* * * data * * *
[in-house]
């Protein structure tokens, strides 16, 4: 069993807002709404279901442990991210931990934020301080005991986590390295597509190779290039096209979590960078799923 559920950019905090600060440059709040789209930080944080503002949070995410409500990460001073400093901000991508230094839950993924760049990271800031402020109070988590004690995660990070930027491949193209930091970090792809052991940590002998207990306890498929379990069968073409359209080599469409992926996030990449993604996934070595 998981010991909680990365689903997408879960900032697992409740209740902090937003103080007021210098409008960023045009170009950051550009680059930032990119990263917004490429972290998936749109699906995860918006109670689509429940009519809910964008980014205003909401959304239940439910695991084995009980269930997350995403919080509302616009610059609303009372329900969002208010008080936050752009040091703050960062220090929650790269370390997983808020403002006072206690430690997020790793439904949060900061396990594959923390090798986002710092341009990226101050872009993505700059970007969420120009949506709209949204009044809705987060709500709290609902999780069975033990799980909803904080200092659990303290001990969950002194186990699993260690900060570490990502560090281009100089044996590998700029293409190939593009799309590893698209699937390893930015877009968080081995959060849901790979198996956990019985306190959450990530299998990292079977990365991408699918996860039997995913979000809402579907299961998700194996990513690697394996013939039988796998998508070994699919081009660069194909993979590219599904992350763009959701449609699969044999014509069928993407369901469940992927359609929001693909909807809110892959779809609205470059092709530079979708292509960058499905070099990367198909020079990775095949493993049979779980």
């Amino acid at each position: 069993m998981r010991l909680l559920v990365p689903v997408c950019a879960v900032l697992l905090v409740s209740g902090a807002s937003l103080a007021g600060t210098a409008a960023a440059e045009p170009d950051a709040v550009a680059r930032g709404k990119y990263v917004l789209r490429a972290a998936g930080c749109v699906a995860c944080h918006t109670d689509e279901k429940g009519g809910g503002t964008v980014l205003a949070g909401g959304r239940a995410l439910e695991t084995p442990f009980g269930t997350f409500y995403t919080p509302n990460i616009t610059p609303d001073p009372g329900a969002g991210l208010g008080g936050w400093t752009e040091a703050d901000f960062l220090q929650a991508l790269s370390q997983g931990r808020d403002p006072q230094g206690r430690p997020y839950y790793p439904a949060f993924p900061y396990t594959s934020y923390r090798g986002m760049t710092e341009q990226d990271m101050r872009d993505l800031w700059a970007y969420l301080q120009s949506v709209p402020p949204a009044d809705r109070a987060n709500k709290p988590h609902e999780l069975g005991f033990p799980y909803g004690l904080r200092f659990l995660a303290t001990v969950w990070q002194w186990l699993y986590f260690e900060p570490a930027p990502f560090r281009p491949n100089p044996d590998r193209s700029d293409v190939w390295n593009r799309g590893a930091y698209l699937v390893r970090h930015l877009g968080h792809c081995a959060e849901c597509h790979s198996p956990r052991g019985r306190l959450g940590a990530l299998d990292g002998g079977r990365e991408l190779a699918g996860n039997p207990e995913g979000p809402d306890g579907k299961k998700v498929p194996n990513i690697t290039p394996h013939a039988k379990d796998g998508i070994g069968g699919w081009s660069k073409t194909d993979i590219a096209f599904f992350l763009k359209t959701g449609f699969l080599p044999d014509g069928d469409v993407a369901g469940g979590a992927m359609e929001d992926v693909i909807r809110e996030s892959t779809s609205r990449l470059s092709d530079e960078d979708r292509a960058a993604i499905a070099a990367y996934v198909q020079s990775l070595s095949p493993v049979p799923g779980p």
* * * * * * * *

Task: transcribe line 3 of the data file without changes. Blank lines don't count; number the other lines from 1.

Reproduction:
């Amino acid at each position: 069993m998981r010991l909680l559920v990365p689903v997408c950019a879960v900032l697992l905090v409740s209740g902090a807002s937003l103080a007021g600060t210098a409008a960023a440059e045009p170009d950051a709040v550009a680059r930032g709404k990119y990263v917004l789209r490429a972290a998936g930080c749109v699906a995860c944080h918006t109670d689509e279901k429940g009519g809910g503002t964008v980014l205003a949070g909401g959304r239940a995410l439910e695991t084995p442990f009980g269930t997350f409500y995403t919080p509302n990460i616009t610059p609303d001073p009372g329900a969002g991210l208010g008080g936050w400093t752009e040091a703050d901000f960062l220090q929650a991508l790269s370390q997983g931990r808020d403002p006072q230094g206690r430690p997020y839950y790793p439904a949060f993924p900061y396990t594959s934020y923390r090798g986002m760049t710092e341009q990226d990271m101050r872009d993505l800031w700059a970007y969420l301080q120009s949506v709209p402020p949204a009044d809705r109070a987060n709500k709290p988590h609902e999780l069975g005991f033990p799980y909803g004690l904080r200092f659990l995660a303290t001990v969950w990070q002194w186990l699993y986590f260690e900060p570490a930027p990502f560090r281009p491949n100089p044996d590998r193209s700029d293409v190939w390295n593009r799309g590893a930091y698209l699937v390893r970090h930015l877009g968080h792809c081995a959060e849901c597509h790979s198996p956990r052991g019985r306190l959450g940590a990530l299998d990292g002998g079977r990365e991408l190779a699918g996860n039997p207990e995913g979000p809402d306890g579907k299961k998700v498929p194996n990513i690697t290039p394996h013939a039988k379990d796998g998508i070994g069968g699919w081009s660069k073409t194909d993979i590219a096209f599904f992350l763009k359209t959701g449609f699969l080599p044999d014509g069928d469409v993407a369901g469940g979590a992927m359609e929001d992926v693909i909807r809110e996030s892959t779809s609205r990449l470059s092709d530079e960078d979708r292509a960058a993604i499905a070099a990367y996934v198909q020079s990775l070595s095949p493993v049979p799923g779980p």